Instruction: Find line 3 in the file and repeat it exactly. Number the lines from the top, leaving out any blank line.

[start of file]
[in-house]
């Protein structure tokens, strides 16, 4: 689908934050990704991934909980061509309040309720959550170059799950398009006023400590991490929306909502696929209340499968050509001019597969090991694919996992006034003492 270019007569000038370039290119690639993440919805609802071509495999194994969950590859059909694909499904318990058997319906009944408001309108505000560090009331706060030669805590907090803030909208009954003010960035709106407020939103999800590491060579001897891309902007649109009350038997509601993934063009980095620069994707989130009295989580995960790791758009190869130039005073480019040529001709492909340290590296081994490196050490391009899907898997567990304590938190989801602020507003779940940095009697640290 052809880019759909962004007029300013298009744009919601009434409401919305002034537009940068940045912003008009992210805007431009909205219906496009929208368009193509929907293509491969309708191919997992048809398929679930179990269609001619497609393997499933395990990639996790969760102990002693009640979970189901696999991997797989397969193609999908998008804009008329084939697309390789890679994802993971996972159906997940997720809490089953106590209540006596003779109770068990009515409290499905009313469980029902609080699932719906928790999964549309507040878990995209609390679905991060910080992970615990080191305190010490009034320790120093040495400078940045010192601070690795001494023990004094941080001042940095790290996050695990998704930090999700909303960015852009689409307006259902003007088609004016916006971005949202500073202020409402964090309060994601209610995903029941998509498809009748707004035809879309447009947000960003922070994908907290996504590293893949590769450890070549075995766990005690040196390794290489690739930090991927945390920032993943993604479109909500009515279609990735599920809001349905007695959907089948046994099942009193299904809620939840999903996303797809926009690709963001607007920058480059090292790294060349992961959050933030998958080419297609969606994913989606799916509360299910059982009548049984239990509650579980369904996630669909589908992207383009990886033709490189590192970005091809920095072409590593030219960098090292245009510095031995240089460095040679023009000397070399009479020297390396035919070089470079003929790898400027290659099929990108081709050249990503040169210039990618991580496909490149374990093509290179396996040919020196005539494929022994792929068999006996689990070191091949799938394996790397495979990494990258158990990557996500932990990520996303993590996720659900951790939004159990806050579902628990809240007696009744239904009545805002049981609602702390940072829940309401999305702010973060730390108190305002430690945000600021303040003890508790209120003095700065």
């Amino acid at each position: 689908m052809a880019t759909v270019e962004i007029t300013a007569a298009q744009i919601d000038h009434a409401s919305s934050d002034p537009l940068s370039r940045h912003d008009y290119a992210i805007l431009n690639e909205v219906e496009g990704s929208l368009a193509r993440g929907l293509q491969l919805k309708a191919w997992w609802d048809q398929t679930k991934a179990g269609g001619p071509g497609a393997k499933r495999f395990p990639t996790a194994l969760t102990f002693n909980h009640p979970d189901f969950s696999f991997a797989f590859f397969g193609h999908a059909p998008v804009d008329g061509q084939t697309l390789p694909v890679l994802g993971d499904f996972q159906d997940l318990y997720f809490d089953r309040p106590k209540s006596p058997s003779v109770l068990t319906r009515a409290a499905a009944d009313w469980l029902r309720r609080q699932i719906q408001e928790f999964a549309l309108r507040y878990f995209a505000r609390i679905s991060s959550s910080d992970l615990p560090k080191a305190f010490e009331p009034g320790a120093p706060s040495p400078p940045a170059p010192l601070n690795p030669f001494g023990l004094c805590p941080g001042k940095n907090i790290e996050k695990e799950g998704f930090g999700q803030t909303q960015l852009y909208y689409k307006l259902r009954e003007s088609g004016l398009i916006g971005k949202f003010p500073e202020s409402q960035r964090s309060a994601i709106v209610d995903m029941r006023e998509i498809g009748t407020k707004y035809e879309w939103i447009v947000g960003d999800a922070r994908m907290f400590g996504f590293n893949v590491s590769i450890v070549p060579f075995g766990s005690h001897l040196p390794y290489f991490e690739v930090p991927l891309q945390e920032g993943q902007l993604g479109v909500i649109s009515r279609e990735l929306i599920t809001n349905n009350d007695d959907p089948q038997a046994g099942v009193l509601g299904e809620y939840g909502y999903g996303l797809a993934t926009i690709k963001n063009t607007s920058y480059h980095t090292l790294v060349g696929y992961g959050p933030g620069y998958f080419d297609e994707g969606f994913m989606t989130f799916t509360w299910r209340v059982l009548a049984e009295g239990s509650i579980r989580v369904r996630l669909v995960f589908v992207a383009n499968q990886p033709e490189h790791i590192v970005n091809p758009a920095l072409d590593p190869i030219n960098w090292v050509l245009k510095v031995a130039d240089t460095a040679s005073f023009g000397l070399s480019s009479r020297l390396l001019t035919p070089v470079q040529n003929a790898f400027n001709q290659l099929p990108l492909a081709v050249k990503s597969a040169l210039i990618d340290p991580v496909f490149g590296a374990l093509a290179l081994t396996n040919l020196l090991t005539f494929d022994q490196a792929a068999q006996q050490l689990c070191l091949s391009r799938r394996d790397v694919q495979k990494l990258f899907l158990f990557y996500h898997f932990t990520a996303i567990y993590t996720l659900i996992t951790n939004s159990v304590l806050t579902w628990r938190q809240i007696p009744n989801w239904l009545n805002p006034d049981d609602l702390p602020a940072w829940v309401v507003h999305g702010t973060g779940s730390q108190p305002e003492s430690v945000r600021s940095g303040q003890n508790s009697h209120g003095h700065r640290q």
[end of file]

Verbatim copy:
């Amino acid at each position: 689908m052809a880019t759909v270019e962004i007029t300013a007569a298009q744009i919601d000038h009434a409401s919305s934050d002034p537009l940068s370039r940045h912003d008009y290119a992210i805007l431009n690639e909205v219906e496009g990704s929208l368009a193509r993440g929907l293509q491969l919805k309708a191919w997992w609802d048809q398929t679930k991934a179990g269609g001619p071509g497609a393997k499933r495999f395990p990639t996790a194994l969760t102990f002693n909980h009640p979970d189901f969950s696999f991997a797989f590859f397969g193609h999908a059909p998008v804009d008329g061509q084939t697309l390789p694909v890679l994802g993971d499904f996972q159906d997940l318990y997720f809490d089953r309040p106590k209540s006596p058997s003779v109770l068990t319906r009515a409290a499905a009944d009313w469980l029902r309720r609080q699932i719906q408001e928790f999964a549309l309108r507040y878990f995209a505000r609390i679905s991060s959550s910080d992970l615990p560090k080191a305190f010490e009331p009034g320790a120093p706060s040495p400078p940045a170059p010192l601070n690795p030669f001494g023990l004094c805590p941080g001042k940095n907090i790290e996050k695990e799950g998704f930090g999700q803030t909303q960015l852009y909208y689409k307006l259902r009954e003007s088609g004016l398009i916006g971005k949202f003010p500073e202020s409402q960035r964090s309060a994601i709106v209610d995903m029941r006023e998509i498809g009748t407020k707004y035809e879309w939103i447009v947000g960003d999800a922070r994908m907290f400590g996504f590293n893949v590491s590769i450890v070549p060579f075995g766990s005690h001897l040196p390794y290489f991490e690739v930090p991927l891309q945390e920032g993943q902007l993604g479109v909500i649109s009515r279609e990735l929306i599920t809001n349905n009350d007695d959907p089948q038997a046994g099942v009193l509601g299904e809620y939840g909502y999903g996303l797809a993934t926009i690709k963001n063009t607007s920058y480059h980095t090292l790294v060349g696929y992961g959050p933030g620069y998958f080419d297609e994707g969606f994913m989606t989130f799916t509360w299910r209340v059982l009548a049984e009295g239990s509650i579980r989580v369904r996630l669909v995960f589908v992207a383009n499968q990886p033709e490189h790791i590192v970005n091809p758009a920095l072409d590593p190869i030219n960098w090292v050509l245009k510095v031995a130039d240089t460095a040679s005073f023009g000397l070399s480019s009479r020297l390396l001019t035919p070089v470079q040529n003929a790898f400027n001709q290659l099929p990108l492909a081709v050249k990503s597969a040169l210039i990618d340290p991580v496909f490149g590296a374990l093509a290179l081994t396996n040919l020196l090991t005539f494929d022994q490196a792929a068999q006996q050490l689990c070191l091949s391009r799938r394996d790397v694919q495979k990494l990258f899907l158990f990557y996500h898997f932990t990520a996303i567990y993590t996720l659900i996992t951790n939004s159990v304590l806050t579902w628990r938190q809240i007696p009744n989801w239904l009545n805002p006034d049981d609602l702390p602020a940072w829940v309401v507003h999305g702010t973060g779940s730390q108190p305002e003492s430690v945000r600021s940095g303040q003890n508790s009697h209120g003095h700065r640290q």